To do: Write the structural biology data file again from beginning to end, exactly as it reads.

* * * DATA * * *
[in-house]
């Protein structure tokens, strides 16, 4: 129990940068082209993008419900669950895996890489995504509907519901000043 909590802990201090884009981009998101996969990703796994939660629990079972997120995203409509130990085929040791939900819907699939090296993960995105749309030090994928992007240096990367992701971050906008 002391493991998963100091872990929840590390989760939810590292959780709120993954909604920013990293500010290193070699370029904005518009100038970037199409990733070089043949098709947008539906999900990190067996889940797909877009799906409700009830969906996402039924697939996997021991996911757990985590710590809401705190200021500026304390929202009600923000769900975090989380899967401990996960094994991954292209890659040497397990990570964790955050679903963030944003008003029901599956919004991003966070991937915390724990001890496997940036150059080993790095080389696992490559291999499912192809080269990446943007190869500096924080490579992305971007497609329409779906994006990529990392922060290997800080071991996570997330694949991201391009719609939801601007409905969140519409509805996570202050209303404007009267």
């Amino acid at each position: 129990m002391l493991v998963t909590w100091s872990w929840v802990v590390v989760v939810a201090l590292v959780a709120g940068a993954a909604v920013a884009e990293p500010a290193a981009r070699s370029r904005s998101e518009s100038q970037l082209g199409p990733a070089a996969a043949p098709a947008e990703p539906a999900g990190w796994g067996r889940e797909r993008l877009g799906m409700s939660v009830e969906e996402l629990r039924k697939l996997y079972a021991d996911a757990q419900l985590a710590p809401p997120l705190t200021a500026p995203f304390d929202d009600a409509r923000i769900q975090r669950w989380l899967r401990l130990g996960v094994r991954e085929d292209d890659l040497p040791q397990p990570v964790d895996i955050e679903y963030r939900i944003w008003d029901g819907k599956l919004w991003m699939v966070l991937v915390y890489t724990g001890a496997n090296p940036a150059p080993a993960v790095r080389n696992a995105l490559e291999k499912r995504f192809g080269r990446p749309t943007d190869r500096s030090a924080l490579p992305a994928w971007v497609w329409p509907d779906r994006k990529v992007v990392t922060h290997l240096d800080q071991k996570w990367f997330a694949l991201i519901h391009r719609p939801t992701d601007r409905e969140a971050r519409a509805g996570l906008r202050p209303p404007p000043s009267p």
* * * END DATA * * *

[in-house]
């Protein structure tokens, strides 16, 4: 129990940068082209993008419900669950895996890489995504509907519901000043 909590802990201090884009981009998101996969990703796994939660629990079972997120995203409509130990085929040791939900819907699939090296993960995105749309030090994928992007240096990367992701971050906008 002391493991998963100091872990929840590390989760939810590292959780709120993954909604920013990293500010290193070699370029904005518009100038970037199409990733070089043949098709947008539906999900990190067996889940797909877009799906409700009830969906996402039924697939996997021991996911757990985590710590809401705190200021500026304390929202009600923000769900975090989380899967401990996960094994991954292209890659040497397990990570964790955050679903963030944003008003029901599956919004991003966070991937915390724990001890496997940036150059080993790095080389696992490559291999499912192809080269990446943007190869500096924080490579992305971007497609329409779906994006990529990392922060290997800080071991996570997330694949991201391009719609939801601007409905969140519409509805996570202050209303404007009267």
């Amino acid at each position: 129990m002391l493991v998963t909590w100091s872990w929840v802990v590390v989760v939810a201090l590292v959780a709120g940068a993954a909604v920013a884009e990293p500010a290193a981009r070699s370029r904005s998101e518009s100038q970037l082209g199409p990733a070089a996969a043949p098709a947008e990703p539906a999900g990190w796994g067996r889940e797909r993008l877009g799906m409700s939660v009830e969906e996402l629990r039924k697939l996997y079972a021991d996911a757990q419900l985590a710590p809401p997120l705190t200021a500026p995203f304390d929202d009600a409509r923000i769900q975090r669950w989380l899967r401990l130990g996960v094994r991954e085929d292209d890659l040497p040791q397990p990570v964790d895996i955050e679903y963030r939900i944003w008003d029901g819907k599956l919004w991003m699939v966070l991937v915390y890489t724990g001890a496997n090296p940036a150059p080993a993960v790095r080389n696992a995105l490559e291999k499912r995504f192809g080269r990446p749309t943007d190869r500096s030090a924080l490579p992305a994928w971007v497609w329409p509907d779906r994006k990529v992007v990392t922060h290997l240096d800080q071991k996570w990367f997330a694949l991201i519901h391009r719609p939801t992701d601007r409905e969140a971050r519409a509805g996570l906008r202050p209303p404007p000043s009267p």